I mean honestly, by the time you get Botox for five years, you could have rejuvenated your entire face, jawline, neck, and upper chest/décolletage/cleavage area (man or woman, this area needs rejuvenation) for the same price! ($4000 not $350)
Even if you have to get 2-3 treatments to get your 11’s perfectly smooth (under $1K), you’re still not even close to what you’d be doing with Botox, and Botox is injected into your skin, which eventually damages your nerves and has been known to have other latent adverse effects.
Adverse Effects You Say?
Yes, one of the most common side effects of extended Botox use is Ptosis, which is when your upper eyelid droops over your eye
This also happens around the mouth, which causes droopy lips and drooling. That sucks! It also causes headaches and other weird nerve damages, like phantom pain, numbness, loss of muscle control, etc. Not sure about you, but I’ll take a hard pass on all that.
Yes, I know what you’re thinking, nothing is perfect, Fibroblast Plasma isn’t Glenda, the Good Witch of the North, while Botox is, Evillene, the Wicked Witch of the West (even though in actuality, it kind of is. Though, I can understand the need for a legit argument here). FBP probably also comes with some cautionary tales of mishap, right, cause who (I mean) what doesn’t?
Of course it does, but I can truthfully say that 99.9% of the time, this is due to technicians who are inexperienced and/or simply don’t know what they’re doing. Which is why you should always make sure you go with someone who you trust and have seen their work and/or results. The other .1% is life, but those are pretty good odds. Your Botox tech can probably agree that .1% is straight life errors. Anyone who denies they don’t make mistakes ever – is a liar and you should whole heartedly avoid them. Also .3% for someone who is busy, is a VERY small percent. .1% of 1000 is 1
That being said, if you go to someone knowledgeable (like me and many other wonderful FBP techs I know), you have very low odds of experiencing adverse effects because we do our due diligence. If you don’t want to schedule with me, no hard feelings, just let me know and I can get you to someone else who I trust.
What Does Due Diligence Look Like?
- I’m going to do a full assessment during consult, and make sure you are a good candidate for FBP before scheduling.
- If you have a darker complexion, I’m going to do a test patch and wait two weeks, to ensure you heal properly before I do your whole face and leave you looking like you have vitiligo. However, darker complexions can indeed get FBP treatments done. They are doing this in South America every day all day long.
This is your skin. . and I take it seriously!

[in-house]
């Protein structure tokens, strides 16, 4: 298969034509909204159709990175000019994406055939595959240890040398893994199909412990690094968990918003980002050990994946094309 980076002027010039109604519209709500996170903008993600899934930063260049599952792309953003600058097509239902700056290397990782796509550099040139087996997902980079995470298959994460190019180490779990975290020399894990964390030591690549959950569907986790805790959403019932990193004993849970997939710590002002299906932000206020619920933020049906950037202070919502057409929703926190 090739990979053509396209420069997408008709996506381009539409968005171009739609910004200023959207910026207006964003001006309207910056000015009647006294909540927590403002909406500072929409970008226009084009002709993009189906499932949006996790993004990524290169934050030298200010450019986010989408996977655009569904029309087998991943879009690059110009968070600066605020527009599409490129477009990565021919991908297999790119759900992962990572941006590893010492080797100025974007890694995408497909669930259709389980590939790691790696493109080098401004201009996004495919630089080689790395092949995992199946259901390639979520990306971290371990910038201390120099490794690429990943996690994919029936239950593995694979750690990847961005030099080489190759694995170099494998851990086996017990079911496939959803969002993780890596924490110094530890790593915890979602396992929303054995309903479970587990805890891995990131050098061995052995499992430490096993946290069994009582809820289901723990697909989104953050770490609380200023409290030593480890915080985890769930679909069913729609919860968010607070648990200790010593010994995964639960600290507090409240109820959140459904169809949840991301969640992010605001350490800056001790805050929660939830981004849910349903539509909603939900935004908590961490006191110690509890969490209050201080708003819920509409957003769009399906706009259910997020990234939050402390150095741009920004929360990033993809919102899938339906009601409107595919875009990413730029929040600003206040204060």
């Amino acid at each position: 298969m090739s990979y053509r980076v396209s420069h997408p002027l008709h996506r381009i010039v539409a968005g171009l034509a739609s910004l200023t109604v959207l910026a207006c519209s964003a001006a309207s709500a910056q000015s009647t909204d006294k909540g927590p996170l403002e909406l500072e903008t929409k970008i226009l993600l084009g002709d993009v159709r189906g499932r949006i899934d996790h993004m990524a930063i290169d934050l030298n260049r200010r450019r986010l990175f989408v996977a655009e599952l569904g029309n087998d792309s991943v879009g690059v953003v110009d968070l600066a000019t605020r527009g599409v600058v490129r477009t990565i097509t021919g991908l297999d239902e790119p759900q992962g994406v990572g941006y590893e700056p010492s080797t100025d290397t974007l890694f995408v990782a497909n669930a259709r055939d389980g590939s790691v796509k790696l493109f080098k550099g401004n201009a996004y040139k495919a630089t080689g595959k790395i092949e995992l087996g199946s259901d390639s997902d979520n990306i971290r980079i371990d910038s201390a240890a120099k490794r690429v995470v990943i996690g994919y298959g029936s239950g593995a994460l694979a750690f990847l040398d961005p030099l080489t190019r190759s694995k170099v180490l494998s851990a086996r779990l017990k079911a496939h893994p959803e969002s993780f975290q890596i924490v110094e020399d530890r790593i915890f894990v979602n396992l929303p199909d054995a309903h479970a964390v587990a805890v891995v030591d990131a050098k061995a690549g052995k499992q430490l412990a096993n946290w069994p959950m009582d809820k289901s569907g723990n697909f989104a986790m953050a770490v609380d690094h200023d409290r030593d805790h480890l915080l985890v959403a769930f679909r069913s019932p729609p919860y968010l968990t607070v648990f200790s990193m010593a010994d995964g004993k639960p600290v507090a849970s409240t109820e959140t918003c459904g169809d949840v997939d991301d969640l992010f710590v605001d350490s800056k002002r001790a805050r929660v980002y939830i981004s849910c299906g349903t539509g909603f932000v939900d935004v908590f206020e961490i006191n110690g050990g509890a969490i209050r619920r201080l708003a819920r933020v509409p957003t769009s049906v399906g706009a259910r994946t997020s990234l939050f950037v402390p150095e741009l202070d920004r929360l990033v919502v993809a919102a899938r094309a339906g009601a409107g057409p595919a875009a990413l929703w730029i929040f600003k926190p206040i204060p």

To Summarize the Benefits
As stated above, FBP is non-invasive, so we aren’t injecting, or cutting, nor are we resurfacing with Co2 blasts that just skim (erm fry) the surface. And the BEST part is that,
- The results continue to increase over time due to cellular excitement, so by the time you’d need more Botox this will just be getting on a roll
- Minimal pain and downtime
- FBP results last 3-5 years, and in some cases much longer (up to 10), and
- You can compound the effects! So, depending on the individual goals and skin condition, should you want/need multiple treatments, you can do them in the same area and the effects simply continue to compound. Like the team under your skin just keeps getting stronger versus cancelling each other out. In physics when referring to waves we’d call this constructive interference (versus destructive interference). If curiosity makes you want to dive into a wave particle rabbit hole, here’s a cool place to start!
Before & After
Fibroblasts play a major role in your skin
Fibroblasts aren’t just for tightening and brightening skin and removing wrinkles, they actually help heal wounds and regulate skin tone and skin clarity; So, revitalizing them is a win-win for your skin!
For the rabbit holer like me
Here are some cool initial experiments I found. Fibroblast plasma treatments started in Europe about 15 years ago and really got to a good place and took off over the last 5-6 years, then made it to the US the last two years.
In the beginning: Some cool studies conducted and documented
- Effectiveness in the overall skin improvement: wrinkles, lines, hyper pigmentation (Alster, 2007) 10 patients had one treatment on the total of 30 skin areas. RESULTS: “Mean clinical improvements of 57, 48, and 41% were observed in chest, hands, and neck sites, respectively. Significant reduction in wrinkle severity, hyperpigmentation, and increased skin smoothness were achieved.”
- Acne scarring effectiveness (Gonzalez, 2008). Nine patients with acne scarring and Fitzpatrick skin types I-III were included in the study and completed a 6-months follow up. All patients underwent a single Plasma treatment with two high-energy passes (3.5-4.0 J). “Improvement was determined by patient questionnaires and physician evaluation of digital photographs taken prior to treatment and at 3 and 6 months post-treatment. RESULTS: On average, patients reported 34% improvement in their acne scarring at 3 months and 33% improvement at 6 months. Blinded physician ratings of patient photos demonstrated 19% improvement at 3 months and 34% at 6 months.” There were no serious adverse side-effects. Epidermis (upper layer of the skin) was fully restores 4 to 6 days after the treatment.
- Effectiveness in a full face lifting and resurfacing (Bogle, 2008). Eight volunteers underwent three full-face treatments at 3 weeks intervals. The energy settings were 1.2 to 1.8 J. Full-thickness skin biopsy specimens were obtained from 6 patients before treatment and 90 days following the last treatment. Patients were seen for follow-up 4 days after each treatment and 30 and 90 days after the third treatment. RESULTS: Three months after treatment, investigators found a 37% reduction in facial rhytids and study participants noted a 68% improvement in overall facial appearance. Re-epithelialization was complete in 4 days. Patients assessed redness to persist an average of 6 days after treatment. Epidermal regeneration from the first treatment was longer than from the following treatments (9 vs 4 and 5 days, respectively). One patient developed localized hyperpigmentation after the first treatment, which resolved by follow-up at day 30. No scarring or hypopigmentation occurred. A histologic evaluation 3 months after treatment revealed a band of new collagen at the dermo-epidermal junction with less dense elastin in the upper dermis. The mean depth of new collagen was 72.3 mum.